Put your job search on steroids. The non-cynics guide to social proofing your career.

by K B , updated on May 19, 2016

alienOne of the things I am still constantly asked to justify is why I have put myself “out there” in social media – career wise.

Sometimes that questioning is not overt.

It often comes in the form of “expert commentary” about the lack of benefits of being on LinkedIn, from people who have not filled out their profile, or who have less than 500 connections.

Sometimes it comes with a little bit of a cynical raised eyebrow.

If you’re from the UK or Australia you’ll know how this goes.

You’ll hear a loaded statement something like this.

“You seem to be all over LinkedIn, KB – every time I look, you’ve put another article up.”

OK, so maybe I am being a little paranoid about this.

But it does frustrate me that I still need to have this conversation with people.

For anyone who is remotely curious, here are some of the benefits, (anticipated or otherwise) I have found over the last four years of putting myself out there in social land.

A global network.

In Australia’s that’s had huge benefits – as we are such a distant and small (ish) pond.

Am I smarter than the average duck? I think not.

However, being visible and being prepared to share and support ideas that are out there, has meant that people seek me out when they come into town or land on our shores.

I get invited to speak at the odd conference. I get asked to present at workshops. Media ask for my opinion. People want to connect with me as they know who I am, what I do and what I think.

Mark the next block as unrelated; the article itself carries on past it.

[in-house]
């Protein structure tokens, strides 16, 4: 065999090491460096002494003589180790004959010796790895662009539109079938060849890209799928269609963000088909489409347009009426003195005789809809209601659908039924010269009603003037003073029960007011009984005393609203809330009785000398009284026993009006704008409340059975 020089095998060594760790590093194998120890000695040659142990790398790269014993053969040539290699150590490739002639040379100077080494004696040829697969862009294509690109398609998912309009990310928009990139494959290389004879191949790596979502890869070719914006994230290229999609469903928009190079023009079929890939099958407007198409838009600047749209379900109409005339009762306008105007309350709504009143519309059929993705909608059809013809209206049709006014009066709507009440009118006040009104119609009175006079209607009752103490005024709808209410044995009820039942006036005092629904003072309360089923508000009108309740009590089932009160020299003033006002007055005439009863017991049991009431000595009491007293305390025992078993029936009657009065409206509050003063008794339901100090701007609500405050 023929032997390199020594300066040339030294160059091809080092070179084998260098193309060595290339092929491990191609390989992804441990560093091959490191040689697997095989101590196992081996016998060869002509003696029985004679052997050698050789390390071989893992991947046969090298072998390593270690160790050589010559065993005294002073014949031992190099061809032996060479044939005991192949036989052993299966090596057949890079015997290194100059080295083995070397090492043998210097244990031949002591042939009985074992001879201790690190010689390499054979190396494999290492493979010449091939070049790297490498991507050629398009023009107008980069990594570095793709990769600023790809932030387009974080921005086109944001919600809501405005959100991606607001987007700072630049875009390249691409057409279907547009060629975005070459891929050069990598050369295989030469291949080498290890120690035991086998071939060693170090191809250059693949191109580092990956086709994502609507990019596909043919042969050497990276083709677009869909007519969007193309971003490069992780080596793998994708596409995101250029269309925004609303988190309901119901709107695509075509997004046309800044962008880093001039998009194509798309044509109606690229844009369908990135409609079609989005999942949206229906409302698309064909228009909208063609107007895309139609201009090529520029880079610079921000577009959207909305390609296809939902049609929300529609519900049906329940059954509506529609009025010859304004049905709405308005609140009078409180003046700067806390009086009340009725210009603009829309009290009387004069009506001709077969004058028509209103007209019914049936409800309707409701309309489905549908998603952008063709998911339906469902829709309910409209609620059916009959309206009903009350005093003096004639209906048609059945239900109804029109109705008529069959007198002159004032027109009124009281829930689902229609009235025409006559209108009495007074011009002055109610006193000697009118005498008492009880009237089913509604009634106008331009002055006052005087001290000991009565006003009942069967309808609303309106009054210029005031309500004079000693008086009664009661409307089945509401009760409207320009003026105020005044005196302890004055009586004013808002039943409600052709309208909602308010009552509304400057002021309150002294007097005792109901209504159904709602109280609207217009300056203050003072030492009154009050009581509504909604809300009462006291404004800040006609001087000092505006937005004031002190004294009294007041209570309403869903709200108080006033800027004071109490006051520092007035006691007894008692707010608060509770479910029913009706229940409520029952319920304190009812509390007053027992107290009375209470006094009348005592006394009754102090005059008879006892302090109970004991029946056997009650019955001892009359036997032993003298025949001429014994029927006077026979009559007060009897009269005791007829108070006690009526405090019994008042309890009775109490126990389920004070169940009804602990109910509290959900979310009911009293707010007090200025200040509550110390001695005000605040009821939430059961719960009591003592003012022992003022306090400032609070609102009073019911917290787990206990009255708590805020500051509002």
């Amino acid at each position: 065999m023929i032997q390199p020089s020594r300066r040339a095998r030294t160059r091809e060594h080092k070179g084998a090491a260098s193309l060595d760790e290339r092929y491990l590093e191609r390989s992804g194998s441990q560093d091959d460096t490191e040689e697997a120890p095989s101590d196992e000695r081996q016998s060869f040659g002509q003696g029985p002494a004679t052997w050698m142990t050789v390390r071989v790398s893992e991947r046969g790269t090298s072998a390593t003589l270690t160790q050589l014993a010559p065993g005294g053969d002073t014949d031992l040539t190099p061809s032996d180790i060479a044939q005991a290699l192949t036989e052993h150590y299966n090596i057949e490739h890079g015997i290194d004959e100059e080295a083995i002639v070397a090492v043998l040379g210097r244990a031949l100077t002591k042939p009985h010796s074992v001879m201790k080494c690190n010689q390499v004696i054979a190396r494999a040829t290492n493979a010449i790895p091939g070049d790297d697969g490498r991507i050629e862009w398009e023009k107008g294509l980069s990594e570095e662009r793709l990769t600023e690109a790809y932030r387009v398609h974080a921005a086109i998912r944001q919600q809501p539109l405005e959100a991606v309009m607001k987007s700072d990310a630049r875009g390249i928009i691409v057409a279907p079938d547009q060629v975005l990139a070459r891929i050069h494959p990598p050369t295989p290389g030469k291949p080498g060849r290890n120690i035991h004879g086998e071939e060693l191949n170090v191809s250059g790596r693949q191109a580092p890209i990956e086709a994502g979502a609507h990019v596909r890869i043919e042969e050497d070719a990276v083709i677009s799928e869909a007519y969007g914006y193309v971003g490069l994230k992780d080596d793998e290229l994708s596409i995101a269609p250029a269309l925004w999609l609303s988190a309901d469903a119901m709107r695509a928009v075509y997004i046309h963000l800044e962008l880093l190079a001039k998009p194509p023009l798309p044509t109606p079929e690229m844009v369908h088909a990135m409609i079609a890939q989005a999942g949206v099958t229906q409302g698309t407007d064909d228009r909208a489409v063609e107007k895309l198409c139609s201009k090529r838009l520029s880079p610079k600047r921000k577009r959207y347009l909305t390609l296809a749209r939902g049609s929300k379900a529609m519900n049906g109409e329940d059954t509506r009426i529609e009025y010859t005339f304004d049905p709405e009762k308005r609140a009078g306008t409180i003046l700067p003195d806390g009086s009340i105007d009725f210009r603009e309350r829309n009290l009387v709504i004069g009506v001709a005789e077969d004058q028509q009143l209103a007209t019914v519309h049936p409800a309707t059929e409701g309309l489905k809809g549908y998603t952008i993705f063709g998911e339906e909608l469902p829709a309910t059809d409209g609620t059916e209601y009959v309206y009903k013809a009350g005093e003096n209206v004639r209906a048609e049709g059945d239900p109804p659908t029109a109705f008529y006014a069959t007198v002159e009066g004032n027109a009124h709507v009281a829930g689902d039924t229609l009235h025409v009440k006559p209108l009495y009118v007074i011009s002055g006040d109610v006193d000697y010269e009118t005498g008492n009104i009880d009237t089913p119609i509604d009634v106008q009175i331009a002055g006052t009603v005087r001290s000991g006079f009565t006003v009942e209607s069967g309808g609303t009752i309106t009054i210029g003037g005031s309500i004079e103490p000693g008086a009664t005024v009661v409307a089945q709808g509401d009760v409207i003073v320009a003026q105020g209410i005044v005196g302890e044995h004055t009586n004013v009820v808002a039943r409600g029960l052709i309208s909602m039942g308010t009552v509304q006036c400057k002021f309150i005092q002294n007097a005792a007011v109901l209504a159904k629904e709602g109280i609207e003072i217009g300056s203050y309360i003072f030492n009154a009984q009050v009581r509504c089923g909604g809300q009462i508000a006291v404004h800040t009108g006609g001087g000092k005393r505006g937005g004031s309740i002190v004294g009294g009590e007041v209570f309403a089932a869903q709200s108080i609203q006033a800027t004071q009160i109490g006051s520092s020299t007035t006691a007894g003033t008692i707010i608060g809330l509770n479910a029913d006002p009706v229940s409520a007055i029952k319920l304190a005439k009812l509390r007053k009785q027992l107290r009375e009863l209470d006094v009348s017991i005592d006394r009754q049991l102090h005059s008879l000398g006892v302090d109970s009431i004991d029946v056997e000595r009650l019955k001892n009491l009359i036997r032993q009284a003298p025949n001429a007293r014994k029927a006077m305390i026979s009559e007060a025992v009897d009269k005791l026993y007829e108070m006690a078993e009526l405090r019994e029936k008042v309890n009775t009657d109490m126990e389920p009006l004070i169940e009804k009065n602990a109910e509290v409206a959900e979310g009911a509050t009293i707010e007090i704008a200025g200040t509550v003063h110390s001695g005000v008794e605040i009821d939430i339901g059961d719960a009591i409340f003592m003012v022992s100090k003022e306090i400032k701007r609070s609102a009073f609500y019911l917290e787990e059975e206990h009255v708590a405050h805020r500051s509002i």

Optimism.

For me, social media has been optimism on steroids.

When I’ve shared ideas, when I have been on the receiving end of ideas, when other people have shared my stuff – I get a boost of energy.

But more than that, I no longer think inwardly about any problems or issues – trying to solve them myself. I can always see a way forward based on what other people have made work.

And, I am never left short of ideas – good, bad or ugly 😉

“Unexpected” opportunities.

I have found that ideas for working partnerships have found me, not the other way around. Someone has seen what I talk on, or how I may benefit them, and have approached me.

It’s been more of a challenge to pick the right idea at the right time.

I can source a crowd with one blog post.

The last webinar I ran was on helping skilled migrants find work without local experience.

I know this is a huge problem for many people. So I connected with an expert who had designed a course around it.

I promoted two free webinars aimed at helping skilled migrants navigate our market. My primary source for promotion of this was my blog.

This attracted almost 400 people, many of whom enrolled in a course at the end.

No hard sell.

No mailing list required.

No agonising cold calling.

That kind of result has to be a bucket load of YAY for anyone who’s been involved in selling.

A google cache of credibility.

People talk about the idea of “social proof” all the time.

It’s a great insurance policy for your career. If you share things that benefit people, other people reference them. Your name becomes associated with being generous and being credible in your expression of knowledge.

There are “undercover recruiters” employed by large corporates nowadays, specifically tasked to source “hidden” talent.

Being visible on Google makes their job so much easier.

I could go on, but that’s enough about me.

I’m totally sick of the cynics. (Just by the by as well, I am also totally sick of being asked how I make a living from a blog.)

So, I’d love to hear about the boost social media has had for your career.

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  • Avoiding the insanely dumb things people do when they don’t know how to use LinkedIn
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K B

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